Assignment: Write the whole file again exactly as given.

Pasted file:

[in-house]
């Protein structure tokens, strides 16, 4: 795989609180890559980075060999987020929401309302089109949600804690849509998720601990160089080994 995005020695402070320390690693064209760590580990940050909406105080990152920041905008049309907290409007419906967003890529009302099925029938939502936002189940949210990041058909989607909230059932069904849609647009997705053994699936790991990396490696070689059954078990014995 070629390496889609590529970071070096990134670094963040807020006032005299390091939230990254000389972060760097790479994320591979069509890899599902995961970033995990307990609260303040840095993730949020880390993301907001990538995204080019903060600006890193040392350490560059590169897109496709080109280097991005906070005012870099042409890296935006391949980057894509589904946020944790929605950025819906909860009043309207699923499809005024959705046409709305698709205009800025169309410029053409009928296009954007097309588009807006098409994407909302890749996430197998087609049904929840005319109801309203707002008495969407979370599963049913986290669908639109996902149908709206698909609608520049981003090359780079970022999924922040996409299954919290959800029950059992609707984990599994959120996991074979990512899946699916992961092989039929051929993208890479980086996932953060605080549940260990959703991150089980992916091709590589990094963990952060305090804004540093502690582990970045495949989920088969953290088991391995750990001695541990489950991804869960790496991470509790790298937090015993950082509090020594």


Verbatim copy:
[in-house]
């Protein structure tokens, strides 16, 4: 795989609180890559980075060999987020929401309302089109949600804690849509998720601990160089080994 995005020695402070320390690693064209760590580990940050909406105080990152920041905008049309907290409007419906967003890529009302099925029938939502936002189940949210990041058909989607909230059932069904849609647009997705053994699936790991990396490696070689059954078990014995 070629390496889609590529970071070096990134670094963040807020006032005299390091939230990254000389972060760097790479994320591979069509890899599902995961970033995990307990609260303040840095993730949020880390993301907001990538995204080019903060600006890193040392350490560059590169897109496709080109280097991005906070005012870099042409890296935006391949980057894509589904946020944790929605950025819906909860009043309207699923499809005024959705046409709305698709205009800025169309410029053409009928296009954007097309588009807006098409994407909302890749996430197998087609049904929840005319109801309203707002008495969407979370599963049913986290669908639109996902149908709206698909609608520049981003090359780079970022999924922040996409299954919290959800029950059992609707984990599994959120996991074979990512899946699916992961092989039929051929993208890479980086996932953060605080549940260990959703991150089980992916091709590589990094963990952060305090804004540093502690582990970045495949989920088969953290088991391995750990001695541990489950991804869960790496991470509790790298937090015993950082509090020594």